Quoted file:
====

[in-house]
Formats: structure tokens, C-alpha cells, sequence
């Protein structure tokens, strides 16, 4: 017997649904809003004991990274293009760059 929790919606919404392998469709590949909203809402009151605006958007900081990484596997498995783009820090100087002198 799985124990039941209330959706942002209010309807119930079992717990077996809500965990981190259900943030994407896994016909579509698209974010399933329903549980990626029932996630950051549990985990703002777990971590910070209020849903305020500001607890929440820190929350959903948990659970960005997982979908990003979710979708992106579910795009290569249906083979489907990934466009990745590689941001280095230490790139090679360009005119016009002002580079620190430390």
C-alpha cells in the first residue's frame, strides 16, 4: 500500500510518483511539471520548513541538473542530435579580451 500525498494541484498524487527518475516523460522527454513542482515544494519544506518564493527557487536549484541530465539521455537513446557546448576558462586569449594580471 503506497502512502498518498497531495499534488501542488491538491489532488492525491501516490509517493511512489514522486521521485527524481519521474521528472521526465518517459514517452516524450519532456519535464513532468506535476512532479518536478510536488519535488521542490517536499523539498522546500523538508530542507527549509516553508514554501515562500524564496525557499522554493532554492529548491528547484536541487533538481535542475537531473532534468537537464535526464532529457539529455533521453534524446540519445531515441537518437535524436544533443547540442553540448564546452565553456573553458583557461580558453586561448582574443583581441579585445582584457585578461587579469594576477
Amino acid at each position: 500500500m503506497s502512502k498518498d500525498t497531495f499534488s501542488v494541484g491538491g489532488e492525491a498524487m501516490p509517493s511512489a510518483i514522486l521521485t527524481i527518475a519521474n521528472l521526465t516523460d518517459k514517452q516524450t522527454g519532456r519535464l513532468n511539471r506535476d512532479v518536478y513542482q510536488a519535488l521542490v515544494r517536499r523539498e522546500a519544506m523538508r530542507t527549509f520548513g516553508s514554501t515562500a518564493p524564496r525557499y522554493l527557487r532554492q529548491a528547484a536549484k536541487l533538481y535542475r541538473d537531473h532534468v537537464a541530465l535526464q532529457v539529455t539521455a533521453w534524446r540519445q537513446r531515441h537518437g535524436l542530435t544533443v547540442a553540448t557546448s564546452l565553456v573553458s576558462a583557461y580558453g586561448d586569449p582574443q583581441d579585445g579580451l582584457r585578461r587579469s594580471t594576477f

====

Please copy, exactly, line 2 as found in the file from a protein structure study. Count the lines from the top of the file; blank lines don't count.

Formats: structure tokens, C-alpha cells, sequence